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Past glory doesn't guarantee Nastia Liukin a spot on Olympic team

Liukin won the all-around gold medal in gymnastics at the Beijing Games. But she will have to show if she's still capable of being an elite performer this week at the U.S. national championships and at the Olympic trials later this month.

June 08, 2012|By Diane Pucin

ST. LOUIS — Nastia Liukin fidgeted as she waited her turn Wednesday to do a practice run-through on the balance beam. She hopped from foot to foot, glanced at her father and coach, Valeri Liukin, then looked to the floor. Then the hopping would start again.

Liukin, the reigning Olympic all-around champion who has five Olympic medals and nine world-championship medals, has to prove herself again.

As the Visa Classic U.S. national championships began here Thursday, Liukin's reputation and past results meant nothing for U.S. women's team coordinator Martha Karolyi.

"I am definitely curious to see it, and it's very important for her to present a bar routine," Karolyi said before podium training Wednesday. "Not necessarily the world's best bar routine we're expecting, but one up from last week [at the Secret Classic]. That's my expectation. And to make sure her beam routine is even more precise than at Classics."

Tough judge.

The final five-woman team will be picked after the Olympic trials in San Jose on June 28-July 1. An unannounced number of girls will qualify for the trials after nationals end Sunday.

It wasn't until earlier this year that Liukin decided for certain that she would go all out and try to make this team. She is so serious, she said that she has even quit being on Twitter. She had become a popular follow after Beijing when many of her tweets were about attending fashion shows or movie previews but seldom were about gymnastics.

"It might sound selfish, but I've gone in my own bubble now. I feel like everything I do outside the gym has to be focused on my body. Recovering from practice, massage therapy, every single thing to keep my body as strong as possible. I sleep so much. My dad will call and ask what I'm doing and I say, 'Dad, I'm already in bed.' "

Liukin said she didn't regret taking more than two years off after Beijing even if deep in her mind she never considered herself fully retired. Liukin has been a senior elite gymnast since 2005.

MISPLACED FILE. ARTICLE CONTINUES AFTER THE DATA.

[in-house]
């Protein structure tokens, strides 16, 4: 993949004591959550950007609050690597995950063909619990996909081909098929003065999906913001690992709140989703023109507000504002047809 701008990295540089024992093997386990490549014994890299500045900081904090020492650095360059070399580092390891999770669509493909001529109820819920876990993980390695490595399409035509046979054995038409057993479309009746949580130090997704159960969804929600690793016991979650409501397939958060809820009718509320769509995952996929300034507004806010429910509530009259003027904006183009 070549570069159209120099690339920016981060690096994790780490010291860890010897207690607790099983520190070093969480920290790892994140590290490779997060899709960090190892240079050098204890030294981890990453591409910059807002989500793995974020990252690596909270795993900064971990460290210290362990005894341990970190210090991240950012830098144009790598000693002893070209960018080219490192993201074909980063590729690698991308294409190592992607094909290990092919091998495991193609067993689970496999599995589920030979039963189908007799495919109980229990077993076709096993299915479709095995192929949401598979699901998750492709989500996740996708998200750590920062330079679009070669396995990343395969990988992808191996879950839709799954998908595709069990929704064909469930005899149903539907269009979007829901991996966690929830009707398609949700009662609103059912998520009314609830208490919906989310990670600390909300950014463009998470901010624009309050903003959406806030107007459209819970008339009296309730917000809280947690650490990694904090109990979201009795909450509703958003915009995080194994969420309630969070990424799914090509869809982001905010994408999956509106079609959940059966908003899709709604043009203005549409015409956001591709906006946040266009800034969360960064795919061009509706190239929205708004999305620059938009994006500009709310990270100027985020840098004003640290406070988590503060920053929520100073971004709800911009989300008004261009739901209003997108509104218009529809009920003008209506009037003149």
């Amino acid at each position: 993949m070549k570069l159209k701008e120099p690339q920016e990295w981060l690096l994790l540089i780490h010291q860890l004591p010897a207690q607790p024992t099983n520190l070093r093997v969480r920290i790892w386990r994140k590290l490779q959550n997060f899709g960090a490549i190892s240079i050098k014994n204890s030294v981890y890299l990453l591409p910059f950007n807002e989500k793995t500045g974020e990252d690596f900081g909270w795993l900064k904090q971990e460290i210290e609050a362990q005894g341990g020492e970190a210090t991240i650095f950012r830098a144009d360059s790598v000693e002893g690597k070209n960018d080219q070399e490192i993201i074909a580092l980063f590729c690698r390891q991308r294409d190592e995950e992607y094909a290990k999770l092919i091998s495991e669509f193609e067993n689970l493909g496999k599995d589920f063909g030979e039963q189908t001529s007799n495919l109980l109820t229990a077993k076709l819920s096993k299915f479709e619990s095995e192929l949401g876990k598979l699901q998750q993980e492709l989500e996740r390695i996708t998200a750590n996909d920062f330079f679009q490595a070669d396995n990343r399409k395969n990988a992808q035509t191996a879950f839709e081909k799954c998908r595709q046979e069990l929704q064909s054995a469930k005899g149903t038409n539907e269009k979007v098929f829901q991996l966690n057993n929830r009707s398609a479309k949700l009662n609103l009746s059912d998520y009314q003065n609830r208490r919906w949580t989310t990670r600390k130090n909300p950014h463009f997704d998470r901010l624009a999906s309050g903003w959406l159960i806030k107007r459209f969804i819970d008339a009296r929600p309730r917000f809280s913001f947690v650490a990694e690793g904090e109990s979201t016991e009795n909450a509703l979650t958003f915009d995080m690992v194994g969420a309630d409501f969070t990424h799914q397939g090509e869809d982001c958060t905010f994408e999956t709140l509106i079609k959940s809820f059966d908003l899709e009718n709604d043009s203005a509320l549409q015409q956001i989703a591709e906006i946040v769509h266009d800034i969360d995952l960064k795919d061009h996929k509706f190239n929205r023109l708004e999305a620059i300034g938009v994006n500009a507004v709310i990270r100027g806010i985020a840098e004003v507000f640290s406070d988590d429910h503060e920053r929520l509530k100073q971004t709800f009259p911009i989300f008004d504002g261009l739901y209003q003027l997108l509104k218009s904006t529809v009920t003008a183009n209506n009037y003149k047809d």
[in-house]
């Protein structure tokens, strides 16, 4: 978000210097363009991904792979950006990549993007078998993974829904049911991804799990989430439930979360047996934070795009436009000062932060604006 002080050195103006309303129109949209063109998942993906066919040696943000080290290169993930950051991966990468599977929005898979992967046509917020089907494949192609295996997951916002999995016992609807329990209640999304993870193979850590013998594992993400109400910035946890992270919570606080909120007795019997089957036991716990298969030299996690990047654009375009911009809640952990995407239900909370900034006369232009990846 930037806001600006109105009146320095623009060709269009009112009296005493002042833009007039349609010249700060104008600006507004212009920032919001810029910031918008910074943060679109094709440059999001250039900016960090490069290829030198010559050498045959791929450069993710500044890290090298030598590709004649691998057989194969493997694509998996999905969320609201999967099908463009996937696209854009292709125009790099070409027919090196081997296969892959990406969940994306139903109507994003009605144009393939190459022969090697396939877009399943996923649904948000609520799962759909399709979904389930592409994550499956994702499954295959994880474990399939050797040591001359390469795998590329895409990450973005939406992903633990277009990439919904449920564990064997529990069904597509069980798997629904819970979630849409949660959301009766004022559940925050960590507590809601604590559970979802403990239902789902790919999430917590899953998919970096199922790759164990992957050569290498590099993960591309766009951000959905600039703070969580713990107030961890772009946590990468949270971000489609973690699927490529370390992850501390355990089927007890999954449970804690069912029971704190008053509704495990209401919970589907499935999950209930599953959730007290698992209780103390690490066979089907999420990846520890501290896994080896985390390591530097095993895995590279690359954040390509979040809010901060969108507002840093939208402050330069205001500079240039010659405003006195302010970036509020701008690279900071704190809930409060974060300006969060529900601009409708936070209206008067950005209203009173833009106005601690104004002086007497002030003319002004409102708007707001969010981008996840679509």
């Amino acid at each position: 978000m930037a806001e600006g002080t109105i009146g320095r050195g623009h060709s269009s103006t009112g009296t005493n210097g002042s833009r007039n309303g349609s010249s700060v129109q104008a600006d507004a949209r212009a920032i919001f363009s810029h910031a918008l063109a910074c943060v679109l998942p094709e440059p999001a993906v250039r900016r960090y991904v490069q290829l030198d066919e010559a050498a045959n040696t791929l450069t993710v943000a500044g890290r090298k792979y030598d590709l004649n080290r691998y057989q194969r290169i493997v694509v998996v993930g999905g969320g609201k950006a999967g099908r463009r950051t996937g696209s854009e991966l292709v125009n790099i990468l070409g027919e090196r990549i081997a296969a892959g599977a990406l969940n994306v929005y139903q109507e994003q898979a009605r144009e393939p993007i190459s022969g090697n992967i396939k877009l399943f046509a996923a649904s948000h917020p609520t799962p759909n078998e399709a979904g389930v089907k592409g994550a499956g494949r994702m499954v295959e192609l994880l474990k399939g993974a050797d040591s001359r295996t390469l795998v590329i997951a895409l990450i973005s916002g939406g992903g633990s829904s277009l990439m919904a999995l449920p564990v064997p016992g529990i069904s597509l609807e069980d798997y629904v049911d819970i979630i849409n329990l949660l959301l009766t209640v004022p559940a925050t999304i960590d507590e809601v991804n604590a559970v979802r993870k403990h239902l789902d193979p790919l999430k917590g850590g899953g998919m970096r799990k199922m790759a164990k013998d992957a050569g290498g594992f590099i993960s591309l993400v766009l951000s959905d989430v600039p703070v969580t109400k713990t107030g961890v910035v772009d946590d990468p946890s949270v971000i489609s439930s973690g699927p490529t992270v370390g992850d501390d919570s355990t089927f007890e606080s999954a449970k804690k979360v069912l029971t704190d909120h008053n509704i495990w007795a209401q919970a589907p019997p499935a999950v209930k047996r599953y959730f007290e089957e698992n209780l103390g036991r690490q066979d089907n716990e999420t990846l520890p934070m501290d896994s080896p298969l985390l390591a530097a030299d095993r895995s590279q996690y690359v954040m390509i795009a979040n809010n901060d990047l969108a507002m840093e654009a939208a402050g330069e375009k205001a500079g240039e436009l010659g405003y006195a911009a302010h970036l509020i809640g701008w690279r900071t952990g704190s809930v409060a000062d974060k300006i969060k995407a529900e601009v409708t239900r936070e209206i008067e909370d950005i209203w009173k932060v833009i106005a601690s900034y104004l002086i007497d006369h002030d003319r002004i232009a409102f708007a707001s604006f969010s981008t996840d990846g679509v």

"It's a tough sport," the 22-year-old said. "Obviously, it's hard on the body doing it on a daily basis for so long, but it's also hard on the mind."

Last year Liukin was part of the selection committee choosing the world-championship team. Now she said she is happy to be the one trying to be chosen.

"I finally decided when you still have the passion for something and you feel the body can still take it and the mind can still take it, that I'd regret not trying.

"It hasn't been easy. My shoulders are sore sometimes, my ankle hurts and I realize how difficult this sport really is but at the same time how rewarding it is."

Karolyi said it is difficult for any gymnast to "stick around for several Olympic cycles."

"It's a hard job, especially if you're successful as Nastia," Karolyi said. "Everybody expects you to match the results you had. It depends on how much you love the sport and whether you have the desire.

"Actually at the beginning of this year I wasn't sure it was possible to have Nastia. She didn't attend a few training camps and complete certain requirements. I wanted the gymnasts to verify at least two routines and she let me know through email she was not up to the requirements and had to decline.

"I can tell you I was pleasantly surprised at Classics with what I saw. You could tell in that competition on beam, the most nerve-racking event, and saw with her training on bars that this may now be a possibility. I'm not sure, but I'll also offer her enough time to make the right decision."

So Liukin has been passed on.

For now.

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